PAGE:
Russia’s provocative moves vis-a-vis Abkhazia and South Ossetia will not derail Georgian efforts “to peacefully reunify the country,” President Saakashvili said on April 17, a day after Russia said it had decided to establish legal links with the two breakaway regions.
In an address to the cabinet, which was aired live on TV, Saakashvili said that Georgia’s response to Russia’s decision would be “the mobilization of international support.”
“Nothing will hamper the process of the peaceful unification of our country. We will continue working with all our partners,” he said. “We expect and demand that the Russian Federation revise all those decisions, which breach Georgia’s sovereignty and territorial integrity.”
He welcomed supportive statements made by NATO, the EU and some individual states, but added: “We need not only statements; we need serious diplomatic actions from our partners, our friends. We expect and hope that these actions will be made in the nearest days and nearest weeks.”
Saakashvili instructed Giorgi Baramidze, the vice-premier and state minister for Euro-Atlantic integration, to travel to France and Germany and sent Davit Bakradze, the foreign minister, to the United States.
“The Georgian side is using all available diplomatic means to secure appropriate international reaction,” Bakradze told President Saakashvili at the meeting.
Bakradze said that Georgia had already demanded that a special session of the UN Security Council be convened on the matter. “We already have the support of our partners [for this],” he said.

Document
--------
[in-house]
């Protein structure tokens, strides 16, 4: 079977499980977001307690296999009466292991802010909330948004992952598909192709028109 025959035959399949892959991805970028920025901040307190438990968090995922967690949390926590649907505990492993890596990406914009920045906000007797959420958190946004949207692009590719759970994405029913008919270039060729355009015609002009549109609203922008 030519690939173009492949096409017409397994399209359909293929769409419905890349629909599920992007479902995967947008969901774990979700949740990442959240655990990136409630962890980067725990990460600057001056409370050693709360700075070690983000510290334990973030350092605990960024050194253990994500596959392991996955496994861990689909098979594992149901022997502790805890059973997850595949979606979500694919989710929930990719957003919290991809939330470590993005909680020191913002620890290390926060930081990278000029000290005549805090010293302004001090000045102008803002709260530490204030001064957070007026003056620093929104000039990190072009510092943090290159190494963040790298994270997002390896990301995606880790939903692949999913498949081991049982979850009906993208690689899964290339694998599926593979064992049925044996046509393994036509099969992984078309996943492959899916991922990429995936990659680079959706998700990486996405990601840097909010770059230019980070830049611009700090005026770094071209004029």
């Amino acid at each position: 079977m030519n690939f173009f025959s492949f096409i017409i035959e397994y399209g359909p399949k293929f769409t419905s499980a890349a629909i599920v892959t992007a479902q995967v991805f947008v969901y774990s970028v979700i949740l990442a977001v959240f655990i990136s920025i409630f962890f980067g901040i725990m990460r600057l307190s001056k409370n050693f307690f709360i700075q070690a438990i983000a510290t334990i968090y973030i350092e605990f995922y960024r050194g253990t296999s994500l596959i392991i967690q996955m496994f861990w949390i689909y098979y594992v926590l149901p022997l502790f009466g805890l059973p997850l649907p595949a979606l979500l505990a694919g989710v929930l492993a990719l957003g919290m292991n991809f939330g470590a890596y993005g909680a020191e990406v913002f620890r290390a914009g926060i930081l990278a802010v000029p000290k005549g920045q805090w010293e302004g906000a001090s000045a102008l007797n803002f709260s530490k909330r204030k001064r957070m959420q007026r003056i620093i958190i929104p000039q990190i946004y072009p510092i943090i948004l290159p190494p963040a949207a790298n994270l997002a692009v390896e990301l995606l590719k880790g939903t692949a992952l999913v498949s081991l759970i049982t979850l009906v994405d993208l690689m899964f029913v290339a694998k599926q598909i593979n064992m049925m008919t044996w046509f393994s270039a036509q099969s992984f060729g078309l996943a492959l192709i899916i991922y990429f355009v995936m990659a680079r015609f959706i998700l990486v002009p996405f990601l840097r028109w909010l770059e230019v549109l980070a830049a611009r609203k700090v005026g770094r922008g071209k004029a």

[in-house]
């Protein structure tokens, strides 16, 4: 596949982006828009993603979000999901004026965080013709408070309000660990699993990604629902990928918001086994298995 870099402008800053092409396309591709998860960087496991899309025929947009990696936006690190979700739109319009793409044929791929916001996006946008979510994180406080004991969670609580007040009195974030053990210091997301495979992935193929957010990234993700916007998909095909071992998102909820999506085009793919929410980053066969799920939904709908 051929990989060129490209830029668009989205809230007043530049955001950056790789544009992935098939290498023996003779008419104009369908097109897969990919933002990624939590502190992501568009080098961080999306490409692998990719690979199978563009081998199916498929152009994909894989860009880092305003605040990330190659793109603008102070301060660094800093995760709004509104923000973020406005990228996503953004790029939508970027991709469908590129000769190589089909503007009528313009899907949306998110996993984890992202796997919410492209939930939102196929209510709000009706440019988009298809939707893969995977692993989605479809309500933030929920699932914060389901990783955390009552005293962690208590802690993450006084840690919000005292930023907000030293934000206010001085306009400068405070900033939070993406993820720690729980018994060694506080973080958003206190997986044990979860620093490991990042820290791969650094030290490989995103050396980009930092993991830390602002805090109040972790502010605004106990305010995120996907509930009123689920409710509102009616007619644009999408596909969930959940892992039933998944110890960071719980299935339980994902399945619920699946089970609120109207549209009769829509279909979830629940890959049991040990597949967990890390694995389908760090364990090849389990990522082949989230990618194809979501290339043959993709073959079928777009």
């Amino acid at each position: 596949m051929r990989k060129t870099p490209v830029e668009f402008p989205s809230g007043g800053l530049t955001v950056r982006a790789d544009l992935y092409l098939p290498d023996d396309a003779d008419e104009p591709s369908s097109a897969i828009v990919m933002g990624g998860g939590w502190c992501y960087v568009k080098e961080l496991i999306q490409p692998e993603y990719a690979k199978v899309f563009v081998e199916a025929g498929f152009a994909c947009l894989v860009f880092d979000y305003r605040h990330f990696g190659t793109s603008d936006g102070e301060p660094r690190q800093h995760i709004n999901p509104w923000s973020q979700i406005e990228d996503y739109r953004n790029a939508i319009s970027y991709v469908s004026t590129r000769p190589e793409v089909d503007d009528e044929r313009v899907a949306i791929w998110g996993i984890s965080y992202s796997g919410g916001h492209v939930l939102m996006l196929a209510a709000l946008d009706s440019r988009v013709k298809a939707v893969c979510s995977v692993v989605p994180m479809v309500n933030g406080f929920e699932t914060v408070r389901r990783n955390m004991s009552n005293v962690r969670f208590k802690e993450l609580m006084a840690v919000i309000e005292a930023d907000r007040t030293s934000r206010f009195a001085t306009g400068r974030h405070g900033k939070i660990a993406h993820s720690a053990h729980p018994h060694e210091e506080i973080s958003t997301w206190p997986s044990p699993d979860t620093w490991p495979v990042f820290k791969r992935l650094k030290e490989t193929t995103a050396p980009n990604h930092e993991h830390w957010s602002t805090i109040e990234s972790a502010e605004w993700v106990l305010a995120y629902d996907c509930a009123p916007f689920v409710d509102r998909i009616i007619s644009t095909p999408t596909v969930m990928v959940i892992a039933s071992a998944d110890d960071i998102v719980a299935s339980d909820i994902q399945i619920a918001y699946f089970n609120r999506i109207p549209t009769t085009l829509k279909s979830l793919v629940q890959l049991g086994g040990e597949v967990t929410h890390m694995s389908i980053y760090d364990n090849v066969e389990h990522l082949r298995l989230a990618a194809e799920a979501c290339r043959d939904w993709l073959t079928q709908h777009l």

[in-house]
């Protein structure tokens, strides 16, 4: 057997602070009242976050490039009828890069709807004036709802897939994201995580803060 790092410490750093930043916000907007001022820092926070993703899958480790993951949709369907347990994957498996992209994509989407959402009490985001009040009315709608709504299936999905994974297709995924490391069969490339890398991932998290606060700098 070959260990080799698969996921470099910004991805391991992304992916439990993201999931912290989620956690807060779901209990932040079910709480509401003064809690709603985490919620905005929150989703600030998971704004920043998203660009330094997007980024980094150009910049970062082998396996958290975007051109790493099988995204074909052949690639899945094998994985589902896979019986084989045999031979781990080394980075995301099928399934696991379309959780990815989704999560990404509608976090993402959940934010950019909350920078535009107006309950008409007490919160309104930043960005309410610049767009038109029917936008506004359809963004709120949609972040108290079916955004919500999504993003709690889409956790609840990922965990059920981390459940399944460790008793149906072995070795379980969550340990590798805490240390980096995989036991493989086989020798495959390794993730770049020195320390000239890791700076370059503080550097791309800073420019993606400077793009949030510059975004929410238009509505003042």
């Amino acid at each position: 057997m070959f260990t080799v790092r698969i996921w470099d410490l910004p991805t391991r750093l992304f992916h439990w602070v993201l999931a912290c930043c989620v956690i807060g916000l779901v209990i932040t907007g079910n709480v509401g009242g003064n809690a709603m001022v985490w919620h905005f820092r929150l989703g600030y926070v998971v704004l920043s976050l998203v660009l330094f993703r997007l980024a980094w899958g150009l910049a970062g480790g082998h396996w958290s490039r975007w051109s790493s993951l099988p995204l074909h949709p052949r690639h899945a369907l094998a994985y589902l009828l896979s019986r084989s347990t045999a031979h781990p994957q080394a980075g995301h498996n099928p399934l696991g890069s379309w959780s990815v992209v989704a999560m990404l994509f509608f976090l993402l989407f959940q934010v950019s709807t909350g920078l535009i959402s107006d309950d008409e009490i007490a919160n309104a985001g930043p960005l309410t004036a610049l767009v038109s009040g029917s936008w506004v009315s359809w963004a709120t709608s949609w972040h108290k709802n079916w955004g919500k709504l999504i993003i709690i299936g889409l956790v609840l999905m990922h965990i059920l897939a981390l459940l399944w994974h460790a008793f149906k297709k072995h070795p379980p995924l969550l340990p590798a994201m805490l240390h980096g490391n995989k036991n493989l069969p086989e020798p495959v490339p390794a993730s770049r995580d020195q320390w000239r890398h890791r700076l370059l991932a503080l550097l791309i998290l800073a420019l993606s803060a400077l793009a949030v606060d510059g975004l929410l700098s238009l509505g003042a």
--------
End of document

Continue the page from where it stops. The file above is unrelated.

He said that Tbilisi had also demanded that the OSCE’s Berlin Mechanism be activated to discuss the Russian move. The Berlin Mechanism, adopted by the organization in 1991, outlines measures that can be applied in the event of emergency situations arising from a violation of one of the Principles of the Helsinki Final Act or major disruptions endangering peace, security or stability. The OSCE’s main decision-making body, the Permanent Council, however, has the the power to deal with emergency situations without formally triggering the Berlin Mechanism, which has been activated only twice - in the early 90s.
The Georgian Foreign Ministry issued a statement on April 17, saying that the Russian move was “yet another very dangerous step, which aims to legalize the de facto annexation” of Abkhazia and South Ossetia.
Unlike a month ago, when President Saakashvili immediately responded to Moscow’s withdrawal from the Abkhaz sanctions treaty with a tough-worded statement made at an emergency session of the National Security Council, the Georgian president’s reaction to Russia’s recent move took a day to come and was relatively moderate. News that Russian President Vladimir Putin was instructing his government to establish legal links with Abkhazia and South Ossetia broke on Wednesday afternoon, April 16, after the Russian Foreign Ministry issued a statement. Shortly afterwards, the Georgian president’s press office reported that Saakashvili had convened an emergency session of National Security Council – usually a signal that the president is intending to make a public statement. Later, however, the press office retracted the report and said the session had not even been planned.